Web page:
I found this very interesting blog today. A Jewish man named David Plotz is reading the Bible for the first time as an adult and blogging the experience.
I decided I would, for the first time as an adult, read the Bible. And I would blog about it as I went along. For the millions of Jews and Christians who know the Bible intimately, this may seem obscene: Why should an ignoramus write about the stories and lessons that you know by heart and understand well? I don’t intend any kind of insult. My goal is not to find contradictions, mock impossible events, or scoff at hypocrisy. Nor am I quite stupid enough to pretend that Judaism (or Christianity) is just the Bible. Jews are not only the People of the Book but the People of Many Books. There is the rest of the Hebrew Bible�the Prophets and Writings, the vast commentary of the Talmud, the stories of the midrashim, and thousands and thousands of years of other law and story and commentary. This 4,000years’ worth of delving and discussion is totally unfamiliar to me�I can’t hope to compete with its wisdom. Nor is there any shortage of modern advice on how to read the Bible. (Just look up “How to read the Bible” on Amazon.) There are experts to tell you why the Bible is literally true, others to advise you how to analyze it as history, and still others to help you read it as literature. You can learn how to approach it as a Jew, a Catholic, an evangelical Protestant, a feminist, a lawyer, a teenager.
So, what can I possibly do? My goal is pretty simple. I want to find out what happens when an ignorant person actually reads the book on which his religion is based. I think I’m in the same position as many other lazy but faithful people (Christians, Jews, Moslems, Hindus). I love Judaism; I love (most of) the lessons it has taught me about how to live in the world; and yet I realized I am fundamentally ignorant about its foundation, its essential document. So, what will happen if I approach my Bible empty, unmediated by teachers or rabbis or parents? What will delight and horrify me? How will the Bible relate to the religion I practice, and the lessons I thought I learned in synagogue and Hebrew School?
I’ll spend the next few weeks (or months) finding out. I’ll begin with “in the beginning” and see how far I get. My wife, struck by my new biblical obsession, gave me a wonderful Torah translation and commentary for Hannukah, the Etz Hayim, which was prepared by conservative Jewish scholars. I’ll read that and dip into the King James and other translations on occasion. (But I’ll avoid most commentary, since the whole point is to read the Bible fresh.) I’m sure I’ll repeat obvious points made by thousands of biblical commentators before; I’ll misunderstand some passages and distort others�hey, that’ll be part of the fun.
His reactions are varied, sometimes quite insightful, sometimes refreshing, sometimes I want to scream and correct his very obvious misreadings. Here’s an excerpt of one of the funny bits:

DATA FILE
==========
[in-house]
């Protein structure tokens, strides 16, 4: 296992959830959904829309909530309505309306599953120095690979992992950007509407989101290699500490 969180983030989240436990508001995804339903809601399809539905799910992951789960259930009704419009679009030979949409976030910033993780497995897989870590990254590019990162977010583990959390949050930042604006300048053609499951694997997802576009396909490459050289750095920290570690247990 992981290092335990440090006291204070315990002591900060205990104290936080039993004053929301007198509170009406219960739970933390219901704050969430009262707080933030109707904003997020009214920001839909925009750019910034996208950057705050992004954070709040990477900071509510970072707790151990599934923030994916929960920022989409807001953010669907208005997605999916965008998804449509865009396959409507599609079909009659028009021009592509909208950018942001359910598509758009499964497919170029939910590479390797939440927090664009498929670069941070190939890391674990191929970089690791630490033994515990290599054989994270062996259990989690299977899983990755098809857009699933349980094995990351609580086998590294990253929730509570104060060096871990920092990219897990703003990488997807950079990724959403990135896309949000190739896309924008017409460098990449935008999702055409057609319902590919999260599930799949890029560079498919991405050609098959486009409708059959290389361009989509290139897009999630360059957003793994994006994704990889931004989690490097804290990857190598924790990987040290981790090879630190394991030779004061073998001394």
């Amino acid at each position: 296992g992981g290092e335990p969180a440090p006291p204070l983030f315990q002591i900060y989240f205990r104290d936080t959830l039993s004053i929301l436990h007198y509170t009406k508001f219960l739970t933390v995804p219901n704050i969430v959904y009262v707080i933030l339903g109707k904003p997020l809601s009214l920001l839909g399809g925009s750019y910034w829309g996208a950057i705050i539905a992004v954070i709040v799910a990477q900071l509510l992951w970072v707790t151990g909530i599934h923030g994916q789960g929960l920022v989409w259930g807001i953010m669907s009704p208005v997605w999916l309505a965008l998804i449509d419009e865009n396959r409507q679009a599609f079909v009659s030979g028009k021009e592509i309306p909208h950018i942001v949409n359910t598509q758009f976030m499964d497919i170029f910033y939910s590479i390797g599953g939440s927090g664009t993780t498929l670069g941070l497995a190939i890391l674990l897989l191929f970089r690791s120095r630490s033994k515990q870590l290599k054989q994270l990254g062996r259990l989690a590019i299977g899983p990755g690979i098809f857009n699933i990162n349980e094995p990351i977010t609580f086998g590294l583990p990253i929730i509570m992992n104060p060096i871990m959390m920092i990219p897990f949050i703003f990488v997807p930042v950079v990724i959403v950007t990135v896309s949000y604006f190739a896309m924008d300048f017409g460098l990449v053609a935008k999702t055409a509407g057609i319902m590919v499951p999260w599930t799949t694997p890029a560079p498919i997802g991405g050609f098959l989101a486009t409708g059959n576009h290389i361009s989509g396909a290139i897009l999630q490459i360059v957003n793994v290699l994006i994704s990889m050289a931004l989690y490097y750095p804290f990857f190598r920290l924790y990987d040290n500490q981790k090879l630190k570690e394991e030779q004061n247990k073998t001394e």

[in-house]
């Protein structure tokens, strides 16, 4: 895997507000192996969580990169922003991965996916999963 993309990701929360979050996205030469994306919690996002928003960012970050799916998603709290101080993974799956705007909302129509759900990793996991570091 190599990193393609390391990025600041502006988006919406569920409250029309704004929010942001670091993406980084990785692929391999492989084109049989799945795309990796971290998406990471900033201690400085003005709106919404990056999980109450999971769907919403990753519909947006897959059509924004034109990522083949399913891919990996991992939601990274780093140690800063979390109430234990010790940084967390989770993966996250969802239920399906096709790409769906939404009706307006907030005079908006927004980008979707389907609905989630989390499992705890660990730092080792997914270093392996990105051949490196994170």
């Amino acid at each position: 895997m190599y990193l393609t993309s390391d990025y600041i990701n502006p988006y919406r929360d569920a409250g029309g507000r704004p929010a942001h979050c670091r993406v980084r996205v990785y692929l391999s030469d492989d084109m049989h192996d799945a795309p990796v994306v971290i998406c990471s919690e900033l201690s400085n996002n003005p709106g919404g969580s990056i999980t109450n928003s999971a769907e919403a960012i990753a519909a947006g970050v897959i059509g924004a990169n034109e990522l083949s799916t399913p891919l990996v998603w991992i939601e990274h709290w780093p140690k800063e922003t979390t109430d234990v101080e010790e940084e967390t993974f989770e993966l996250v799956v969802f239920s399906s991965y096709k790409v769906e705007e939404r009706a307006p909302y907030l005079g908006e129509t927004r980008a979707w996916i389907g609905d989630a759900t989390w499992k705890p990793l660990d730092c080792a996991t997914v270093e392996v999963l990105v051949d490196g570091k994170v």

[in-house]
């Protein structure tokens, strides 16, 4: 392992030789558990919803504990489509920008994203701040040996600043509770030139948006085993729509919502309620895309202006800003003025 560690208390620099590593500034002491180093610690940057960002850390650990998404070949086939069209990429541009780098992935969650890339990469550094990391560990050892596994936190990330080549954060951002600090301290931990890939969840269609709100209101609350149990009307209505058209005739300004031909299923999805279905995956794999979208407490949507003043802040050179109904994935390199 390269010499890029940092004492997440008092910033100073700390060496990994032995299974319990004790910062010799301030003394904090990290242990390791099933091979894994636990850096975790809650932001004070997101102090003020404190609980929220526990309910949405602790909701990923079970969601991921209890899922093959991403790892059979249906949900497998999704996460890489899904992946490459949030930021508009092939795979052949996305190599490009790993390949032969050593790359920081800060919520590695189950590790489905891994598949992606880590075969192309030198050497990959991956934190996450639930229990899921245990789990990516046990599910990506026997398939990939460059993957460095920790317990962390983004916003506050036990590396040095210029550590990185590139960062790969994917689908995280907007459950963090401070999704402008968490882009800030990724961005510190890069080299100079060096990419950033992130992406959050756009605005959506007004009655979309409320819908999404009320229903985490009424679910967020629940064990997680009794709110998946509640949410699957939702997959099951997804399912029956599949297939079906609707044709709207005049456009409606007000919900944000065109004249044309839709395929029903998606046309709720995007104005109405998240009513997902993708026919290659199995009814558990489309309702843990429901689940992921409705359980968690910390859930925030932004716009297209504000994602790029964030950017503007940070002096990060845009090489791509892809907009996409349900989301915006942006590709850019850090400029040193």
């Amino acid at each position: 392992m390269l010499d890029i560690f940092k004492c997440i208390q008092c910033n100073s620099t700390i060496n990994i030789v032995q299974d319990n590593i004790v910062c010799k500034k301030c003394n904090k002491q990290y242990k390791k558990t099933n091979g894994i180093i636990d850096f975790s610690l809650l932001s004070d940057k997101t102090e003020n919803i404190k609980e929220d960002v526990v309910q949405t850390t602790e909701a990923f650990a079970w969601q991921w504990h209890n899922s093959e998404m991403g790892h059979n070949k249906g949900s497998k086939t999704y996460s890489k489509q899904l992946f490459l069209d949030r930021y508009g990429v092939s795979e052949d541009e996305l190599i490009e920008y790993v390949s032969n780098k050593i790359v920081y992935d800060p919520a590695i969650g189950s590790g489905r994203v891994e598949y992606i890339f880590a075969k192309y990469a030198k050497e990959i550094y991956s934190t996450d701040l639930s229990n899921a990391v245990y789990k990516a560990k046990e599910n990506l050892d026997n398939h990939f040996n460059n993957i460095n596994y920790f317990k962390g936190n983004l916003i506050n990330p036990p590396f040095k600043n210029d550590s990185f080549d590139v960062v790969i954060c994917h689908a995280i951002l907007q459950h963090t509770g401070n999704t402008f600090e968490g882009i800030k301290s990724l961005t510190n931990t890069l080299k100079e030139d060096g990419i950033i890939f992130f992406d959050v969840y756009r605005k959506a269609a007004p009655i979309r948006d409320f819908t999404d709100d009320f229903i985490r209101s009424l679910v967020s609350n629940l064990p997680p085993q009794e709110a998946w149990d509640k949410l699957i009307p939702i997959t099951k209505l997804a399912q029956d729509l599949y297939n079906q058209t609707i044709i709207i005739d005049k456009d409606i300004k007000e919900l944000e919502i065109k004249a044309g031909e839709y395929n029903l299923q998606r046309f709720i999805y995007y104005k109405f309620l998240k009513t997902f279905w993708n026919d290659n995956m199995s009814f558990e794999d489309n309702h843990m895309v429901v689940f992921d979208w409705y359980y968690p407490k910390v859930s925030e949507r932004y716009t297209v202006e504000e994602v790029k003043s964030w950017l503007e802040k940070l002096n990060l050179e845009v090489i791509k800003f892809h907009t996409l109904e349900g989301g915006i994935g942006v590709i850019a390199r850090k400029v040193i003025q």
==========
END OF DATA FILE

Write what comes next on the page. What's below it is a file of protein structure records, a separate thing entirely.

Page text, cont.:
This episode captures something fundamental about the male brain: our obsessive categorizing behavior. I once spent a whole spring looking at Washington, D.C., taxicabs to see if I could memorize every cab company�there are scores and scores of them�by the paint scheme on its cars. The bird-watcher, the stamp collector, the guy trying to visit every Starbucks in America�we are all re-enacting in a small way Adam’s introduction to the animals.
And here’s one of the insightful bits:
Why Abram? There is no obvious reason. Unlike Noah, he’s not a “righteous man.” He’s 75 years old and hasn’t done anything with his life. He isn’t pious, rich, or accomplished. He’s not a king, not a chief, not a prophet, not a genius, not a warrior. He’s completely ordinary, and I suppose that’s the point. Abram isn’t special: It is God choosing him that makes him special. He is a regular man touched by God�just like any of us could be.
And another question that struck me as quite profound:
My wife and I have many evangelical Christian friends, and one thing that strikes me about them is that they have this Jacobian sense of God’s interest in their lives. Like Jacob, they feel that God/Christ is with them, and that God/Christ will not leave until He has done what He has promised them. But I don’t know any Jews who feel this way (or at least who talk this way). The Jews I know don’t act or talk as if they have a personal relationship with God. They pray to God and feel that God works in the world, but not that God takes a personal interest in them. (Of course it could be that I am friends with the wrong group of Jews.) Do Christians have more of this Old Testament sense of God acting in everyday life than Jews do? If so, why?
It’s interesting to see where he is influenced by modern sensibilities:
And if brothers are bad, women are worse. The blessing story is a reminder of just how uncharitable the Bible is toward women, who have so far been either invisible, foolish, or vindictive.
and where his lack of agenda leads him to understand quite clearly what so many people sem to find quite obscure:
Why is the Onan story read as a condemnation of masturbation? (Onanism, etc.) It has nothing to do with masturbation. It’s about birth control. Onan has sex with Tamar, but spills his seed�this is coitus interruptus. Onan’s sin before God is not the self-pleasure of masturbation, it’s his failure to breed (and to fulfill his fraternal obligation).
This kind of reading most clearly displays the problem with sola scriptura protestantism. If the Bible alone is enough then he should just get it. But he quite clearly misses the point time and time again. We need help to understand the Bible. Fortunately, Christ gave us his Church and the Holy Spirit to guide it.
(hat tip to People of the Book